One aspect of construction costs to consider is whether your home meets current building codes. Generally, houses that are not up to code cost more to rebuild. If your home doesn’t meet current building codes, you may want to consider adding an ordinance or legal endorsement to your home insurance policy. after a covered loss, ordinance or law coverage can help pay for the additional costs of bringing your home up to code.
consider how you use your home
How you use your home can help you determine how much personal liability, medical payments, and general insurance you may need. For example, if you often host parties and gatherings for friends and family, you may want to consider a higher liability limit and possibly even an umbrella policy to protect you in the event someone is injured as a result of your negligence. If you have a swing set or pool (especially those with a diving board), you may want to increase your medical payments coverage, which pays guests’ medical costs up to your policy limit, regardless of fault.
search for rental rates in your area
If your home sustains major damage, you could spend weeks or months living in temporary housing while it is repaired. so it may be a good idea to find out how much it will cost you and your family to rent a house or apartment in your area, or to live in a local hotel. Homeowners living in expensive real estate markets like San Francisco or New York City may need more additional living expense coverage, also called loss of use coverage, than is included in a standard policy.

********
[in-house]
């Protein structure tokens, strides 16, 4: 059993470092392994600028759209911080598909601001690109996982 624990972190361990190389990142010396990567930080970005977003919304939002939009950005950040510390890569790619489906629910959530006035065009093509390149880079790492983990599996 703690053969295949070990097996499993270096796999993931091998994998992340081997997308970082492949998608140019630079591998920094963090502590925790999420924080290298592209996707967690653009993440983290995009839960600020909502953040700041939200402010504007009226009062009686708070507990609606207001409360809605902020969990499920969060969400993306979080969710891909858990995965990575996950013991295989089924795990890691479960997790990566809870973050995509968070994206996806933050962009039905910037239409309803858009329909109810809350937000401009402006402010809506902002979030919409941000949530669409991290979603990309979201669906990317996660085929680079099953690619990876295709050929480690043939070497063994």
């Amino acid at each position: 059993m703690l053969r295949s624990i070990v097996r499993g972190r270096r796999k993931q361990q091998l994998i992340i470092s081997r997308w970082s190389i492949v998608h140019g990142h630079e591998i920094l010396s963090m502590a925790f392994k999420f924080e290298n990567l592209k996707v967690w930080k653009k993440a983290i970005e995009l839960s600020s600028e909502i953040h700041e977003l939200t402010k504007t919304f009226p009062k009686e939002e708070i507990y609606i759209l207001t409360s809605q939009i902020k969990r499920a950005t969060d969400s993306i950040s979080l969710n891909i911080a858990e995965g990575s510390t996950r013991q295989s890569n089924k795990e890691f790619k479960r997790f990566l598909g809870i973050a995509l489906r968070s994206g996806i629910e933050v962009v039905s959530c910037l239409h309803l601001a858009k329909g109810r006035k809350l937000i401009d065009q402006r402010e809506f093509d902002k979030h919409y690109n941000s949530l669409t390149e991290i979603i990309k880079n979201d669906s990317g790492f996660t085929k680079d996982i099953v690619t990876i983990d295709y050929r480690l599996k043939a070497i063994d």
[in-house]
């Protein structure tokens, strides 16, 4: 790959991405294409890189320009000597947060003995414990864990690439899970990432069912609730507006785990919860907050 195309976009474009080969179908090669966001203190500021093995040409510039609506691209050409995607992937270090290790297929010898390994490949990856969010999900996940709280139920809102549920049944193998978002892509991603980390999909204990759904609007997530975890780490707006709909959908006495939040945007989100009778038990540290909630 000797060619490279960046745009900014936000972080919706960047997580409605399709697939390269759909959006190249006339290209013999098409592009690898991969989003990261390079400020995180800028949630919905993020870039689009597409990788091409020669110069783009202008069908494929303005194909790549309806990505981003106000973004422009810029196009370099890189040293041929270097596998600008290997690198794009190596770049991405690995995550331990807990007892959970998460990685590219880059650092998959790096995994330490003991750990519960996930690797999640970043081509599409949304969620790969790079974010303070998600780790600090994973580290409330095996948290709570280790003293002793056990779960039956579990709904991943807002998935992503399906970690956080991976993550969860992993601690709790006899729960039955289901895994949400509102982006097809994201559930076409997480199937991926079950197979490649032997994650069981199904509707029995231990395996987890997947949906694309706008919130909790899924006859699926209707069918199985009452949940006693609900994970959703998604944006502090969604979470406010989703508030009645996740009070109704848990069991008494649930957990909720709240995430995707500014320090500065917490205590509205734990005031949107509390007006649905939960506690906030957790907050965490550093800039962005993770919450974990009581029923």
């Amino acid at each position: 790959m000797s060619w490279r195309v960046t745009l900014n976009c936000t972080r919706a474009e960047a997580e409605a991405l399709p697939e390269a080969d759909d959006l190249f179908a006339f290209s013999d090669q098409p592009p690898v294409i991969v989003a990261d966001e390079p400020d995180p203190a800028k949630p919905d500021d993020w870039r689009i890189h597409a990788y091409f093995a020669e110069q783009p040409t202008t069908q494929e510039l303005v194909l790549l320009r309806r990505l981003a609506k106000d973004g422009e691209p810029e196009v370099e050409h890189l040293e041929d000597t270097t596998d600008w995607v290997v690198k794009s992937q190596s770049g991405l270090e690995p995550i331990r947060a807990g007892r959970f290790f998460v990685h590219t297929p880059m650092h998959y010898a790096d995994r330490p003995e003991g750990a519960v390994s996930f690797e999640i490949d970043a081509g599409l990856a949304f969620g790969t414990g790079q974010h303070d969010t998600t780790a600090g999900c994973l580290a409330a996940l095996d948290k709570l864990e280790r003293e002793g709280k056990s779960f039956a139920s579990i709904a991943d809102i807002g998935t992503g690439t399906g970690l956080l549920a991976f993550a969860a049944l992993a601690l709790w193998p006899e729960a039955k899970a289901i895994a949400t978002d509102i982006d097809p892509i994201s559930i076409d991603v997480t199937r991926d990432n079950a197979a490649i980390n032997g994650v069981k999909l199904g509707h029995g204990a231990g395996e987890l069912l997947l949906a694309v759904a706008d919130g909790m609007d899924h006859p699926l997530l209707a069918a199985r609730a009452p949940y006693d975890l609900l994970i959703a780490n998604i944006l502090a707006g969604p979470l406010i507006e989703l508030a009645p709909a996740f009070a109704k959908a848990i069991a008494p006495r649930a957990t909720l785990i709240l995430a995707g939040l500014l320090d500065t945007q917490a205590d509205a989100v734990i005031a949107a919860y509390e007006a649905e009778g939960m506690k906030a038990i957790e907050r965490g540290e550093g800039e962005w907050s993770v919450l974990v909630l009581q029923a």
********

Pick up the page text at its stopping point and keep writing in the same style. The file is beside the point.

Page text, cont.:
take inventory of your personal belongings
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If you need to file a claim for damage to your personal property, a home inventory can be a helpful tool. this includes:
- item name and description
- purchase cost or actual cash value
- date and place of purchase and receipts, if available
- photos of each item
- estimated replacement cost
- Flood Insurance: Standard homeowners policies do not include flood coverage. Typically, you’ll need to purchase a separate flood insurance policy for this coverage. Flood insurance is offered through the National Flood Insurance Program, administered by the Federal Emergency Management Agency, as well as some private insurers.